Requests to Aid Access came from all 50 states. Figure 2 shows the rate of requests by state per 100 000 women of reproductive age. Louisiana had the highest rate of requests (202.7 per 100 000 women), followed by Mississippi (199.9 per 100 000 women), Wyoming (173.2 per 100 000 women), and Alabama (166.1 per 100 000 women). Vermont had the lowest rate of requests (36.7 per 100 000 women), followed by Connecticut (41.8 per 100 000 women), Oregon (43.7 per 100 000 women), and California (44.6 per 100 000 women).
County-level factors associated with a higher rate of requests to Aid Access included distance to the nearest abortion clinic and the proportion of the population living below the FPL (Table 2). The mean (SD) distance to the nearest clinic for all counties was 56.5 (47.4) miles. A 47 mile (1 SD) increase in distance to the nearest clinic was associated with a 41.0% increase in Aid Access requests (incidence rate ratio [IRR], 1.41; 95% CI, 1.31-1.51; P < .001). A 10% increase in the population living below the FPL was associated with a 20.0% increase in requests (IRR, 1.20; 95% CI, 1.13-1.28; P < .001). The interaction between clinic distance and the proportion living below the FPL was associated with a 12.0% lower rate of requests (IRR, 0.88; 95% CI, 0.84-0.92; P < .001).
Figure 3 shows the magnitude of the state-level intercepts, which are scaled to represent the baseline expected request rate per 100 000 women of reproductive age for each state under the reference level for all other covariates in the model (ie, mean clinic distance and all county-level characteristics set to 0). The magnitude of the state-level intercepts (SD of the intercepts, 0.33) was larger in states with more restrictive abortion policy climates,25 with the top 5 being Louisiana (76.1), Mississippi (75.8), Nevada (74.7), Kansas (73.2), and Wyoming (71.0). The magnitude of the intercepts was smaller in states with more supportive policy climates,25 with the lowest being Vermont (27.0), Massachusetts (27.2), Oregon (27.6), California (28.5), and Connecticut (28.7).
To our knowledge, this study is the first to examine requests for self-managed medication abortion using an online telemedicine service in the US and the factors associated with these requests. We found that clinic access barriers, most notably the cost of an in-clinic abortion, were the reasons most frequently cited by those making requests. We also found that these individual-level barriers were reflected at the state level, where the highest rates of requests were associated with residence in states with more restrictive abortion policy climates, and at the county level, where longer mean distance to the nearest abortion clinic and a higher proportion living below the FPL were associated with an increased rate of requests.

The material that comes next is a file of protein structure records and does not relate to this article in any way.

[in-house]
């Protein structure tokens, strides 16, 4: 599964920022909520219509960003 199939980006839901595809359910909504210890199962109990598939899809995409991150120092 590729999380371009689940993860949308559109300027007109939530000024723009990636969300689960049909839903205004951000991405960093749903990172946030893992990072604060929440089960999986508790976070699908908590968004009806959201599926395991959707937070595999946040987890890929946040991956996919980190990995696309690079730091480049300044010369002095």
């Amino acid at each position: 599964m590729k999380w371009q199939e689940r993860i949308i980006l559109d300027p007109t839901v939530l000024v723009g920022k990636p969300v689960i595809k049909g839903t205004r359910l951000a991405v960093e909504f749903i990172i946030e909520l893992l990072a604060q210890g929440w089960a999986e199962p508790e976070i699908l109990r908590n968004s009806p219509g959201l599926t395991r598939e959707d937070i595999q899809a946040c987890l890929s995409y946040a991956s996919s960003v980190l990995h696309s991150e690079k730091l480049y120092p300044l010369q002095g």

In light of the declining abortion rate in the US, these findings lend support to the possibility that there has been a shift in the location of some abortions to outside the clinic setting and thus an increase in the number of self-managed abortions.27 Policies restricting access to in-clinic abortion have increased over the past decade,28 and some findings suggest that the decrease in the rate of in-clinic abortions has been associated with residence in states with more restrictions.29 Moreover, the number abortion clinics in the Midwest and South has decreased by 6% and 9%, respectively,30 resulting in increased distance to an abortion clinic and an associated decrease in the in-clinic abortion rate.31 These patterns mirror our findings that cost and distance to a clinic were associated with increased demand for self-management. The interaction examined between poverty and clinic distance also showed that although closer clinic distance was associated with a decrease in requests to Aid Access, this association did not hold for people living in below the FPL. In other words, in places where individuals could not afford the cost of an in-clinic abortion, a shorter distance to a clinic was not associated with improved access.
In addition to the difficulties exacerbated by living below the FPL, such as finding information, taking time away from work and childcare, and keeping multiple state-mandated clinic appointments, 1 of the most significant financial obstacles may be the lack of Medicaid coverage for abortion under the Hyde Amendment.32 Although state Medicaid funds can be used to pay for abortion care in 16 states, they cannot be used in 34 states,33 and Patient Protection and Affordable Care Act health insurance plans are prohibited from covering abortion in many of these same 34 states.34 Although the state-level intercepts in our model accounted for more than policy differences, we note that the states with restrictions on insurance and Medicaid coverage tended to have higher baseline request rates. These policies mean that most individuals must pay out of pocket for abortion care, and although abortion funds assist with these payments, our findings suggest that self-management also fills a gap in access.